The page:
Cryo-electron tomography (CET) is the only method available for nanoscale study of the overall architecture fo cells in their native (frozen-hydrated) state. It is the only method capable of identifying and determining the structure and orientation of macromolecules in their cellular context. Specimens for CET are initially prepared by vitreous freezing;they remain fully hydrated, and no chemical fixatives or stains are used. However, because only specimens thinner than a few hundred nanometers can be effectively imaged in the electron microscope, use of CET has largely been limited to isolated cell organelles or small cells such as bacteria. Eukaryotic cells have been imaged only in special cases, and only at their peripheries. In order to extend CET to a broad range of cells and tissue, we were the first to use cryo-ultramicrotomy (mechanical sectioning) to prepare tissue sections sufficiently thin for CET. However, we have found sectioning of frozen material to be a difficult and poorly reproducible technique, fraught with unavoidable artifacts. Therefore, we have introduced an entirely new approach: cryo-focused-ion-beam (cryo-FIB) milling of vitreously frozen specimens for CET. Other laboratories have since confirmed our ground-breaking proof-of-concept experiments. Our goal in this proposal is to develop cryo-FIB milling into a practical, reliable tool for biological CET, and to enable the researcher to capture regions of interest in the specimen by correlative light and electron microscopy.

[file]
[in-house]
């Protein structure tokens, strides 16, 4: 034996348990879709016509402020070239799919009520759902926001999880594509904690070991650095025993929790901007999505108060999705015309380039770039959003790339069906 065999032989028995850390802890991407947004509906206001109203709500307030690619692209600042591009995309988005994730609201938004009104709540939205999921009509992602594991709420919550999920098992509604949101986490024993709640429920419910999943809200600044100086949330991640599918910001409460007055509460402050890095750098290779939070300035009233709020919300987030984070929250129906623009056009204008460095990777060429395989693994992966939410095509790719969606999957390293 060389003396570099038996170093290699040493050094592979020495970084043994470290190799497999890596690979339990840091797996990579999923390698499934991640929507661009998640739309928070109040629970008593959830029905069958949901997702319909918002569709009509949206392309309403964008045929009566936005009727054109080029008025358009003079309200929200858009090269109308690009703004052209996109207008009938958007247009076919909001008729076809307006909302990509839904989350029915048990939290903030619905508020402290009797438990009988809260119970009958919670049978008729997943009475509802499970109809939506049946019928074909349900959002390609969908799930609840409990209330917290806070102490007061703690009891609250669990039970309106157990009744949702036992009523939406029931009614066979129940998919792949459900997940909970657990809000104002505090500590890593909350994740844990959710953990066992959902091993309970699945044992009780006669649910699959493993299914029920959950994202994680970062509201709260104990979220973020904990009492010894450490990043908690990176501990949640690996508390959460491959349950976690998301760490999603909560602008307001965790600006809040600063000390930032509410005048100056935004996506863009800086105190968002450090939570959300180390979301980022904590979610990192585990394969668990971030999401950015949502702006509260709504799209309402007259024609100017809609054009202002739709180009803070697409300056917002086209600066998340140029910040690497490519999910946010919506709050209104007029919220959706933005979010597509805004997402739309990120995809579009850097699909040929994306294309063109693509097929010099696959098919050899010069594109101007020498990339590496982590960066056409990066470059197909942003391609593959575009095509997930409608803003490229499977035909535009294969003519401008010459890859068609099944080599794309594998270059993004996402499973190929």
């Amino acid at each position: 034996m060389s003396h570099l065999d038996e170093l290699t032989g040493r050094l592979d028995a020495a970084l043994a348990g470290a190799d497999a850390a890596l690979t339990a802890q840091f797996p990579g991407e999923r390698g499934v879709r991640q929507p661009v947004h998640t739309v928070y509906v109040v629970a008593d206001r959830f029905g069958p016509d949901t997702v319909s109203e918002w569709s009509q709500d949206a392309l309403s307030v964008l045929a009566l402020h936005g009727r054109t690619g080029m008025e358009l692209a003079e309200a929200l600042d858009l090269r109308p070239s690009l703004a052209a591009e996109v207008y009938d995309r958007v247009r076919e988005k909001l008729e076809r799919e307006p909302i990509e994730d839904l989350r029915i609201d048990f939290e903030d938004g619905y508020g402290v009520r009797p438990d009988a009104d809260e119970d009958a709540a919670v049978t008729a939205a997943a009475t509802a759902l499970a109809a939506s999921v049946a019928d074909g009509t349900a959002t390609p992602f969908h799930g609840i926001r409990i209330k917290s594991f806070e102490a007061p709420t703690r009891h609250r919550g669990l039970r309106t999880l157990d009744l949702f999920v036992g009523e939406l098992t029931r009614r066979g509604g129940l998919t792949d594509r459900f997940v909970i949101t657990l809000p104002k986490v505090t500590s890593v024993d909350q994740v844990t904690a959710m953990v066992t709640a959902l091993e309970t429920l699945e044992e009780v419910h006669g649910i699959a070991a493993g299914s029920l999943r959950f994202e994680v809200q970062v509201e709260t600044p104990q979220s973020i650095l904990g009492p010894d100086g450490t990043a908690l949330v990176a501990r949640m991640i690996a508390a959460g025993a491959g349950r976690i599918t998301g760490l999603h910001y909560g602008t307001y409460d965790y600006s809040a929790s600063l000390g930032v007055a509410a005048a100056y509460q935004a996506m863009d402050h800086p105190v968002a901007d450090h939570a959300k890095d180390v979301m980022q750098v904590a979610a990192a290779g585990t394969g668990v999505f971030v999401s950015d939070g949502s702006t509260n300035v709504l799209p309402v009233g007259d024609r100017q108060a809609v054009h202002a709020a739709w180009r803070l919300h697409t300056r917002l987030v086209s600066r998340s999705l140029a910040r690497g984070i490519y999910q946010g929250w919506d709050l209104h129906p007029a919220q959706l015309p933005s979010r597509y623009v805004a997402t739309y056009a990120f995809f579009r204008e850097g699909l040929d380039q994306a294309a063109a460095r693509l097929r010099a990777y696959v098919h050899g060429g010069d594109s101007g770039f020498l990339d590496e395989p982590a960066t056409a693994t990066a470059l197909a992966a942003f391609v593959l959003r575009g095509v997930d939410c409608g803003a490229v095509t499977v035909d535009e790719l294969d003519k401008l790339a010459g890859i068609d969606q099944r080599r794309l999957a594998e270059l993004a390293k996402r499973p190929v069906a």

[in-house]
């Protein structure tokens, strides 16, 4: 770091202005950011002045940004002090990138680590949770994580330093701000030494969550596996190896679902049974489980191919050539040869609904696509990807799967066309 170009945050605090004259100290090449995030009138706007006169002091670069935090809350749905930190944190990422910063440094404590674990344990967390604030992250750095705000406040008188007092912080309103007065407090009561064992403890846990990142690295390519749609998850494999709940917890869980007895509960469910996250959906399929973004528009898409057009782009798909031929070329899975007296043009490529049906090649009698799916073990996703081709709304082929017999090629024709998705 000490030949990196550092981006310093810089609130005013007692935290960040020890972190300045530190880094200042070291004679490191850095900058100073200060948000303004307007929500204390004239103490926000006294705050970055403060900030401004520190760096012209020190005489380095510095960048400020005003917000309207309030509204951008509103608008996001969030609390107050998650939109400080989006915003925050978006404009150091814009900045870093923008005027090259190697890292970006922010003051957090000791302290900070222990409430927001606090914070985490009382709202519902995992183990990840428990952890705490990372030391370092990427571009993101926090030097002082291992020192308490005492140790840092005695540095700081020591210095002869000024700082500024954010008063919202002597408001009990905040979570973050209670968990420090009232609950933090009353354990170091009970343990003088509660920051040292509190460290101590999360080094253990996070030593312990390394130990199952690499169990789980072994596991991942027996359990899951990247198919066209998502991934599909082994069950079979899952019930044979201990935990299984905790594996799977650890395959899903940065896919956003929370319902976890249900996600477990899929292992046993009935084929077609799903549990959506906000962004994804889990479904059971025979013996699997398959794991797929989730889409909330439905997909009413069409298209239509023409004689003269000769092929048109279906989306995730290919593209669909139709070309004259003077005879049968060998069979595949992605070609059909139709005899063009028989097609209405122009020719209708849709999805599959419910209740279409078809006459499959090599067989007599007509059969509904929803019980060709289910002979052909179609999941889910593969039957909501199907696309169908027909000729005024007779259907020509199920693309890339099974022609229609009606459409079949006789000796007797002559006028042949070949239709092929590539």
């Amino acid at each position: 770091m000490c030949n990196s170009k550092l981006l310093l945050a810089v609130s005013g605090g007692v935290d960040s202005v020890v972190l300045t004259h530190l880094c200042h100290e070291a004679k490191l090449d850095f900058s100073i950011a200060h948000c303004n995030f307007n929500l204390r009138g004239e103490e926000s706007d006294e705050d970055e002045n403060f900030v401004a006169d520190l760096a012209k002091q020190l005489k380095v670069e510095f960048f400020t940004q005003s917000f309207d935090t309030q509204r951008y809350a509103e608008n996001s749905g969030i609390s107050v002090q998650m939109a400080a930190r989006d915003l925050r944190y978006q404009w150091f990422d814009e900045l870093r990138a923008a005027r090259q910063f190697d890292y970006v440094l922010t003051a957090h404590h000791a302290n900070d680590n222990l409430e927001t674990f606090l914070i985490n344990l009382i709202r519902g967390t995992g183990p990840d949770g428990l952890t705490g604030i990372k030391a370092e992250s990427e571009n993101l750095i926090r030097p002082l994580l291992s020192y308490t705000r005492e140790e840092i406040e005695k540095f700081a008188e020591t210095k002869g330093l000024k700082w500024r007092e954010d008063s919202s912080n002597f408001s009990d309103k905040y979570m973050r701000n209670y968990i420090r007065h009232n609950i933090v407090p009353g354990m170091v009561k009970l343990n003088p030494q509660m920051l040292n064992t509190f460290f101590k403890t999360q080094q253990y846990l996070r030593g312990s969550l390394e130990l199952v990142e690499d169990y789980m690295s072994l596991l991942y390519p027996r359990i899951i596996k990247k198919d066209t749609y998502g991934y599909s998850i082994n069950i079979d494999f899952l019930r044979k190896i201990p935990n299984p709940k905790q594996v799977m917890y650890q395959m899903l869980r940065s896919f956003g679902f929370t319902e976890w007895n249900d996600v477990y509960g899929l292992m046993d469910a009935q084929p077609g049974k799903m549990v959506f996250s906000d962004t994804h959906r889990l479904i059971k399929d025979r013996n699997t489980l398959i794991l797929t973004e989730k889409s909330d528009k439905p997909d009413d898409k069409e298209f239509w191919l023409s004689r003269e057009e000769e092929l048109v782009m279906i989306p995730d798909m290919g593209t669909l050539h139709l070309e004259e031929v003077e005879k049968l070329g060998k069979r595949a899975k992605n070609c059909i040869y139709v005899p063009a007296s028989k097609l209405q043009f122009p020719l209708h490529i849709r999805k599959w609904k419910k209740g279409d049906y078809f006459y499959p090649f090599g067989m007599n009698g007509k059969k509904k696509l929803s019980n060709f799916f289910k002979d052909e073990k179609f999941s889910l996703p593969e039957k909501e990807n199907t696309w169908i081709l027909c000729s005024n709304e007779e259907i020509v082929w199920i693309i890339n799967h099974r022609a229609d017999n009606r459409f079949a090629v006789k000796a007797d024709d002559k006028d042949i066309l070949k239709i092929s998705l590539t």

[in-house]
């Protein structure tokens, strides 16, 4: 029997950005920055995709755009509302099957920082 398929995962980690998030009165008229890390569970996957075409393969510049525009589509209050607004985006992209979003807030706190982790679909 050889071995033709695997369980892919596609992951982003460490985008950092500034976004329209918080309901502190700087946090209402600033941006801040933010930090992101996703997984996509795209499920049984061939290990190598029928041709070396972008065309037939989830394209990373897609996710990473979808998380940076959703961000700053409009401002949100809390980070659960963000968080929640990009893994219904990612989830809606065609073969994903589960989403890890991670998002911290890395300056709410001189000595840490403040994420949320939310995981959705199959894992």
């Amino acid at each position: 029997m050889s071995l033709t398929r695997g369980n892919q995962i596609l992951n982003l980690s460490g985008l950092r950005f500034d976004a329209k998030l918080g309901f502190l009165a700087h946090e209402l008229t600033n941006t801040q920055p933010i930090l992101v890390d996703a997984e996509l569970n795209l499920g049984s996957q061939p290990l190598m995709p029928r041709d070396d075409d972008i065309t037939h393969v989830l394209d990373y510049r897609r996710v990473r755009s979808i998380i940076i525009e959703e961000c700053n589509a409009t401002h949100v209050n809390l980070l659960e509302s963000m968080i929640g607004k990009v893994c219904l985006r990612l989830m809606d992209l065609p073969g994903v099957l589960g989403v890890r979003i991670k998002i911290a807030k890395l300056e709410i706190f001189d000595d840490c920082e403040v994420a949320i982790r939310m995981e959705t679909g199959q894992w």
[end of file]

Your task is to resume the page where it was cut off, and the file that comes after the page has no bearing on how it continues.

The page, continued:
We propose to provide a method that enables determination of the 3-D structure of any cell in its native, frozen, state by means of cryo-electron tomography (CET). Unlike traditional applications of CET, which are limited to very small cells, just the thin edges of cells, or bacteria and isolated cellular components, the new method will enable monolayer cell cultures, cell suspensions, and cells in tissue to be studied. This will have a broad and major impact on biomedical research.
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